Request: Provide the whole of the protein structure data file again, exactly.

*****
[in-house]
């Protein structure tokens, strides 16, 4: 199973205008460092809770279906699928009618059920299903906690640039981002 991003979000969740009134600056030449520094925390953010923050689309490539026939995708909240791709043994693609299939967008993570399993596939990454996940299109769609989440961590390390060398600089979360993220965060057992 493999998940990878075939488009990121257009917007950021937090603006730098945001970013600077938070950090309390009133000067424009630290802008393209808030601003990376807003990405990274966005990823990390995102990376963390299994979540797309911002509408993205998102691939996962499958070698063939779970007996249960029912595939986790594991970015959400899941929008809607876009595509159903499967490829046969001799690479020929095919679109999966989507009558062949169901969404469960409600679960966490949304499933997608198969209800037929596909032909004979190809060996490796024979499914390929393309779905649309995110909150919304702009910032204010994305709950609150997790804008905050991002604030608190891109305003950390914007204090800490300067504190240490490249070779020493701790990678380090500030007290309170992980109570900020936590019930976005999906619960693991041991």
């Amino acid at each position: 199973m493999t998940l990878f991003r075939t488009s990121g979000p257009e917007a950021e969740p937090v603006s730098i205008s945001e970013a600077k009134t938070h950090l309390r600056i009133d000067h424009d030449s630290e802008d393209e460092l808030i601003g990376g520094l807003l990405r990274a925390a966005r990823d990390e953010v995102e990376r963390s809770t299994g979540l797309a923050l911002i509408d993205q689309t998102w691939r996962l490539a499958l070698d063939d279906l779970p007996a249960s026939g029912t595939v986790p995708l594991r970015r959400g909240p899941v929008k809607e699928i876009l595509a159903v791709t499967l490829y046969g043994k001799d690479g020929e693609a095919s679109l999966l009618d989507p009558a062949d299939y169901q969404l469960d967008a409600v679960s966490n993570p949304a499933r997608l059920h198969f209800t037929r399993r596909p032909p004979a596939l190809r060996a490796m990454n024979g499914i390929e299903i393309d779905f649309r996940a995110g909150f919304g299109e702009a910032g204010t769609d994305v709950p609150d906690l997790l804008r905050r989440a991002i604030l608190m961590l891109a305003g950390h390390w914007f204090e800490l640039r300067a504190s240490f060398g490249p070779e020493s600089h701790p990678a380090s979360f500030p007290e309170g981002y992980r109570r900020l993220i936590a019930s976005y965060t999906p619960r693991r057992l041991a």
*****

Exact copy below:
[in-house]
């Protein structure tokens, strides 16, 4: 199973205008460092809770279906699928009618059920299903906690640039981002 991003979000969740009134600056030449520094925390953010923050689309490539026939995708909240791709043994693609299939967008993570399993596939990454996940299109769609989440961590390390060398600089979360993220965060057992 493999998940990878075939488009990121257009917007950021937090603006730098945001970013600077938070950090309390009133000067424009630290802008393209808030601003990376807003990405990274966005990823990390995102990376963390299994979540797309911002509408993205998102691939996962499958070698063939779970007996249960029912595939986790594991970015959400899941929008809607876009595509159903499967490829046969001799690479020929095919679109999966989507009558062949169901969404469960409600679960966490949304499933997608198969209800037929596909032909004979190809060996490796024979499914390929393309779905649309995110909150919304702009910032204010994305709950609150997790804008905050991002604030608190891109305003950390914007204090800490300067504190240490490249070779020493701790990678380090500030007290309170992980109570900020936590019930976005999906619960693991041991």
């Amino acid at each position: 199973m493999t998940l990878f991003r075939t488009s990121g979000p257009e917007a950021e969740p937090v603006s730098i205008s945001e970013a600077k009134t938070h950090l309390r600056i009133d000067h424009d030449s630290e802008d393209e460092l808030i601003g990376g520094l807003l990405r990274a925390a966005r990823d990390e953010v995102e990376r963390s809770t299994g979540l797309a923050l911002i509408d993205q689309t998102w691939r996962l490539a499958l070698d063939d279906l779970p007996a249960s026939g029912t595939v986790p995708l594991r970015r959400g909240p899941v929008k809607e699928i876009l595509a159903v791709t499967l490829y046969g043994k001799d690479g020929e693609a095919s679109l999966l009618d989507p009558a062949d299939y169901q969404l469960d967008a409600v679960s966490n993570p949304a499933r997608l059920h198969f209800t037929r399993r596909p032909p004979a596939l190809r060996a490796m990454n024979g499914i390929e299903i393309d779905f649309r996940a995110g909150f919304g299109e702009a910032g204010t769609d994305v709950p609150d906690l997790l804008r905050r989440a991002i604030l608190m961590l891109a305003g950390h390390w914007f204090e800490l640039r300067a504190s240490f060398g490249p070779e020493s600089h701790p990678a380090s979360f500030p007290e309170g981002y992980r109570r900020l993220i936590a019930s976005y965060t999906p619960r693991r057992l041991a």